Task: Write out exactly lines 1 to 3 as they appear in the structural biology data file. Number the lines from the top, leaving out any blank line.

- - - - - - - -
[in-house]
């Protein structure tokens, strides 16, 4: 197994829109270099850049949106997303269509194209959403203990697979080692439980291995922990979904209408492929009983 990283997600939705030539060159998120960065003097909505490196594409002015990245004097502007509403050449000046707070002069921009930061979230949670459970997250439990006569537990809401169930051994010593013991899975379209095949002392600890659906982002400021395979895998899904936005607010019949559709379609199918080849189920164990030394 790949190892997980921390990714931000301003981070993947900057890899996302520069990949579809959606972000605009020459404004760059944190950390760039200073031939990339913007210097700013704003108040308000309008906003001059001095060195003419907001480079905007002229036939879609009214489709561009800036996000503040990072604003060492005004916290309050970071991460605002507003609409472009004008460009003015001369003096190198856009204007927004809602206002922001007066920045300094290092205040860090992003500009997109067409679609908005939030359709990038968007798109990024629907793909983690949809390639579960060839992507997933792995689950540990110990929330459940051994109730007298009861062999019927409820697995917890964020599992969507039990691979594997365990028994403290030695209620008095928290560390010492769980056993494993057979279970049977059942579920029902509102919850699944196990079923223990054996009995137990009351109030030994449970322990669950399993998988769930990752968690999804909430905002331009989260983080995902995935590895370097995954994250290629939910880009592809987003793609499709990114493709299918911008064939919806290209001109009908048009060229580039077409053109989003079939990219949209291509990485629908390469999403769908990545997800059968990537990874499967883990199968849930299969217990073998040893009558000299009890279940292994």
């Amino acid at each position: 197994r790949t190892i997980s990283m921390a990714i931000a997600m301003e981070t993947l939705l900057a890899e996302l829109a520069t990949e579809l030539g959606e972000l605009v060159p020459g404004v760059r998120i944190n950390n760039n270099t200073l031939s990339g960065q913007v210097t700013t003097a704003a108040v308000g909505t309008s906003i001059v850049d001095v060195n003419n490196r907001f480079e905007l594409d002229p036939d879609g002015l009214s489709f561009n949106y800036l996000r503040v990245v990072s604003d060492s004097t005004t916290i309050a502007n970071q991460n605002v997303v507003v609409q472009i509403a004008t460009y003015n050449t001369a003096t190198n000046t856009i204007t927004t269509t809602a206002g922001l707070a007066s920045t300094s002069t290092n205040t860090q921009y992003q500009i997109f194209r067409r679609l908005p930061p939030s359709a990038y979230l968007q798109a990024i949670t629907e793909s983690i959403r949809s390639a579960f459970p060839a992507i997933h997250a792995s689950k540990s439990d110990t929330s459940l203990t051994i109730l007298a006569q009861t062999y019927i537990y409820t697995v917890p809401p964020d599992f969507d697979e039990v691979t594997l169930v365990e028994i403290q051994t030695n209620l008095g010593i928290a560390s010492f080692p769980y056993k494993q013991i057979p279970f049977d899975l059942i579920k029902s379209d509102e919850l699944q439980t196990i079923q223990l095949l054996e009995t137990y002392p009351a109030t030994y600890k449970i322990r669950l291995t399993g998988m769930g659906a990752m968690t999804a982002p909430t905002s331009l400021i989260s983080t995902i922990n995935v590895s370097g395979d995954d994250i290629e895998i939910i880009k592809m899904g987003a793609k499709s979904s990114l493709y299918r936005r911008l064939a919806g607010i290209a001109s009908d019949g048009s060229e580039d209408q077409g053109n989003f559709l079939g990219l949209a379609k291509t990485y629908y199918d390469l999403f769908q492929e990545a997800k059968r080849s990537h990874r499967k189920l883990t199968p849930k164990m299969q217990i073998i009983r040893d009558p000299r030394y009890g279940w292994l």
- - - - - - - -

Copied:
[in-house]
């Protein structure tokens, strides 16, 4: 197994829109270099850049949106997303269509194209959403203990697979080692439980291995922990979904209408492929009983 990283997600939705030539060159998120960065003097909505490196594409002015990245004097502007509403050449000046707070002069921009930061979230949670459970997250439990006569537990809401169930051994010593013991899975379209095949002392600890659906982002400021395979895998899904936005607010019949559709379609199918080849189920164990030394 790949190892997980921390990714931000301003981070993947900057890899996302520069990949579809959606972000605009020459404004760059944190950390760039200073031939990339913007210097700013704003108040308000309008906003001059001095060195003419907001480079905007002229036939879609009214489709561009800036996000503040990072604003060492005004916290309050970071991460605002507003609409472009004008460009003015001369003096190198856009204007927004809602206002922001007066920045300094290092205040860090992003500009997109067409679609908005939030359709990038968007798109990024629907793909983690949809390639579960060839992507997933792995689950540990110990929330459940051994109730007298009861062999019927409820697995917890964020599992969507039990691979594997365990028994403290030695209620008095928290560390010492769980056993494993057979279970049977059942579920029902509102919850699944196990079923223990054996009995137990009351109030030994449970322990669950399993998988769930990752968690999804909430905002331009989260983080995902995935590895370097995954994250290629939910880009592809987003793609499709990114493709299918911008064939919806290209001109009908048009060229580039077409053109989003079939990219949209291509990485629908390469999403769908990545997800059968990537990874499967883990199968849930299969217990073998040893009558000299009890279940292994």
């Amino acid at each position: 197994r790949t190892i997980s990283m921390a990714i931000a997600m301003e981070t993947l939705l900057a890899e996302l829109a520069t990949e579809l030539g959606e972000l605009v060159p020459g404004v760059r998120i944190n950390n760039n270099t200073l031939s990339g960065q913007v210097t700013t003097a704003a108040v308000g909505t309008s906003i001059v850049d001095v060195n003419n490196r907001f480079e905007l594409d002229p036939d879609g002015l009214s489709f561009n949106y800036l996000r503040v990245v990072s604003d060492s004097t005004t916290i309050a502007n970071q991460n605002v997303v507003v609409q472009i509403a004008t460009y003015n050449t001369a003096t190198n000046t856009i204007t927004t269509t809602a206002g922001l707070a007066s920045t300094s002069t290092n205040t860090q921009y992003q500009i997109f194209r067409r679609l908005p930061p939030s359709a990038y979230l968007q798109a990024i949670t629907e793909s983690i959403r949809s390639a579960f459970p060839a992507i997933h997250a792995s689950k540990s439990d110990t929330s459940l203990t051994i109730l007298a006569q009861t062999y019927i537990y409820t697995v917890p809401p964020d599992f969507d697979e039990v691979t594997l169930v365990e028994i403290q051994t030695n209620l008095g010593i928290a560390s010492f080692p769980y056993k494993q013991i057979p279970f049977d899975l059942i579920k029902s379209d509102e919850l699944q439980t196990i079923q223990l095949l054996e009995t137990y002392p009351a109030t030994y600890k449970i322990r669950l291995t399993g998988m769930g659906a990752m968690t999804a982002p909430t905002s331009l400021i989260s983080t995902i922990n995935v590895s370097g395979d995954d994250i290629e895998i939910i880009k592809m899904g987003a793609k499709s979904s990114l493709y299918r936005r911008l064939a919806g607010i290209a001109s009908d019949g048009s060229e580039d209408q077409g053109n989003f559709l079939g990219l949209a379609k291509t990485y629908y199918d390469l999403f769908q492929e990545a997800k059968r080849s990537h990874r499967k189920l883990t199968p849930k164990m299969q217990i073998i009983r040893d009558p000299r030394y009890g279940w292994l």